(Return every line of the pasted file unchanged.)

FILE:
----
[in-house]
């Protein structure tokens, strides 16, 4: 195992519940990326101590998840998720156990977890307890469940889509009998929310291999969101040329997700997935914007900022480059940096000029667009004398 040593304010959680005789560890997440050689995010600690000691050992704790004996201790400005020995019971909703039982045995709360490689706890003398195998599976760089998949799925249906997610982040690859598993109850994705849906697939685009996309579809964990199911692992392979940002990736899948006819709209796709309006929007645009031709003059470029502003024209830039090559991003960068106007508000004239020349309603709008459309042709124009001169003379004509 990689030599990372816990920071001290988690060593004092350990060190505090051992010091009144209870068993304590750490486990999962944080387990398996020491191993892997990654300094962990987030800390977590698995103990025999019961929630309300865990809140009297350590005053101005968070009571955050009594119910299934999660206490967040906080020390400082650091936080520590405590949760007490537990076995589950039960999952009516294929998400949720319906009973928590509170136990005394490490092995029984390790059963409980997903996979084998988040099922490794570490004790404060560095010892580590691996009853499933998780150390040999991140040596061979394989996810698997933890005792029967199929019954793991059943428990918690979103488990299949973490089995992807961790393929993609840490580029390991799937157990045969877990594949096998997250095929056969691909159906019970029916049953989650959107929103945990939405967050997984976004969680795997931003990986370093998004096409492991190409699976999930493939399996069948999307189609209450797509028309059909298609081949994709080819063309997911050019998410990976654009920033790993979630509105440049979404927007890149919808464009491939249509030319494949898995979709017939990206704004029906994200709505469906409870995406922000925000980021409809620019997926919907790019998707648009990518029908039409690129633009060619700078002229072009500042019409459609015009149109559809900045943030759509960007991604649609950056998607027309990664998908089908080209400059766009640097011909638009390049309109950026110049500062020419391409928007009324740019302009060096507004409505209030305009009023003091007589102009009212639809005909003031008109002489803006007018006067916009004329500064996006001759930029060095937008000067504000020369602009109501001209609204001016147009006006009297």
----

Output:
[in-house]
């Protein structure tokens, strides 16, 4: 195992519940990326101590998840998720156990977890307890469940889509009998929310291999969101040329997700997935914007900022480059940096000029667009004398 040593304010959680005789560890997440050689995010600690000691050992704790004996201790400005020995019971909703039982045995709360490689706890003398195998599976760089998949799925249906997610982040690859598993109850994705849906697939685009996309579809964990199911692992392979940002990736899948006819709209796709309006929007645009031709003059470029502003024209830039090559991003960068106007508000004239020349309603709008459309042709124009001169003379004509 990689030599990372816990920071001290988690060593004092350990060190505090051992010091009144209870068993304590750490486990999962944080387990398996020491191993892997990654300094962990987030800390977590698995103990025999019961929630309300865990809140009297350590005053101005968070009571955050009594119910299934999660206490967040906080020390400082650091936080520590405590949760007490537990076995589950039960999952009516294929998400949720319906009973928590509170136990005394490490092995029984390790059963409980997903996979084998988040099922490794570490004790404060560095010892580590691996009853499933998780150390040999991140040596061979394989996810698997933890005792029967199929019954793991059943428990918690979103488990299949973490089995992807961790393929993609840490580029390991799937157990045969877990594949096998997250095929056969691909159906019970029916049953989650959107929103945990939405967050997984976004969680795997931003990986370093998004096409492991190409699976999930493939399996069948999307189609209450797509028309059909298609081949994709080819063309997911050019998410990976654009920033790993979630509105440049979404927007890149919808464009491939249509030319494949898995979709017939990206704004029906994200709505469906409870995406922000925000980021409809620019997926919907790019998707648009990518029908039409690129633009060619700078002229072009500042019409459609015009149109559809900045943030759509960007991604649609950056998607027309990664998908089908080209400059766009640097011909638009390049309109950026110049500062020419391409928007009324740019302009060096507004409505209030305009009023003091007589102009009212639809005909003031008109002489803006007018006067916009004329500064996006001759930029060095937008000067504000020369602009109501001209609204001016147009006006009297």